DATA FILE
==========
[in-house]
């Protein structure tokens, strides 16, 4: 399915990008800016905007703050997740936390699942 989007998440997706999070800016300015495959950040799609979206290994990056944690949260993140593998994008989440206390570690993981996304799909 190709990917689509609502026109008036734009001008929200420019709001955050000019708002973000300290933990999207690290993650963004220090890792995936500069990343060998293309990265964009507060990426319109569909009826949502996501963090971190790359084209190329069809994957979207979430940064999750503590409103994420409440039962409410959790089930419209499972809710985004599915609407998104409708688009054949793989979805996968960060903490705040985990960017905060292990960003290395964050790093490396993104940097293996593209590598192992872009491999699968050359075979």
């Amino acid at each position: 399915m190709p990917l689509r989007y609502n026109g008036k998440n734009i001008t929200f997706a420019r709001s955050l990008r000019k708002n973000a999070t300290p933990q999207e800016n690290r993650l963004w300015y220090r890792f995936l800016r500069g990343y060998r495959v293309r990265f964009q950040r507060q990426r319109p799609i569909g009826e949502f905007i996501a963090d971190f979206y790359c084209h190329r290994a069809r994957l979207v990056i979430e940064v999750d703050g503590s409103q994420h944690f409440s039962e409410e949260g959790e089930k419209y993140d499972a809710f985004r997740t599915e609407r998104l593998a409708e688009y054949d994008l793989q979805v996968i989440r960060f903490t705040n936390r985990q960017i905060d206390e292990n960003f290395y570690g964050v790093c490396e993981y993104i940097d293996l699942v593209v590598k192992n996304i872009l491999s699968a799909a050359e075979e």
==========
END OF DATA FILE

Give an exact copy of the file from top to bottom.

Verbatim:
[in-house]
């Protein structure tokens, strides 16, 4: 399915990008800016905007703050997740936390699942 989007998440997706999070800016300015495959950040799609979206290994990056944690949260993140593998994008989440206390570690993981996304799909 190709990917689509609502026109008036734009001008929200420019709001955050000019708002973000300290933990999207690290993650963004220090890792995936500069990343060998293309990265964009507060990426319109569909009826949502996501963090971190790359084209190329069809994957979207979430940064999750503590409103994420409440039962409410959790089930419209499972809710985004599915609407998104409708688009054949793989979805996968960060903490705040985990960017905060292990960003290395964050790093490396993104940097293996593209590598192992872009491999699968050359075979």
């Amino acid at each position: 399915m190709p990917l689509r989007y609502n026109g008036k998440n734009i001008t929200f997706a420019r709001s955050l990008r000019k708002n973000a999070t300290p933990q999207e800016n690290r993650l963004w300015y220090r890792f995936l800016r500069g990343y060998r495959v293309r990265f964009q950040r507060q990426r319109p799609i569909g009826e949502f905007i996501a963090d971190f979206y790359c084209h190329r290994a069809r994957l979207v990056i979430e940064v999750d703050g503590s409103q994420h944690f409440s039962e409410e949260g959790e089930k419209y993140d499972a809710f985004r997740t599915e609407r998104l593998a409708e688009y054949d994008l793989q979805v996968i989440r960060f903490t705040n936390r985990q960017i905060d206390e292990n960003f290395y570690g964050v790093c490396e993981y993104i940097d293996l699942v593209v590598k192992n996304i872009l491999s699968a799909a050359e075979e």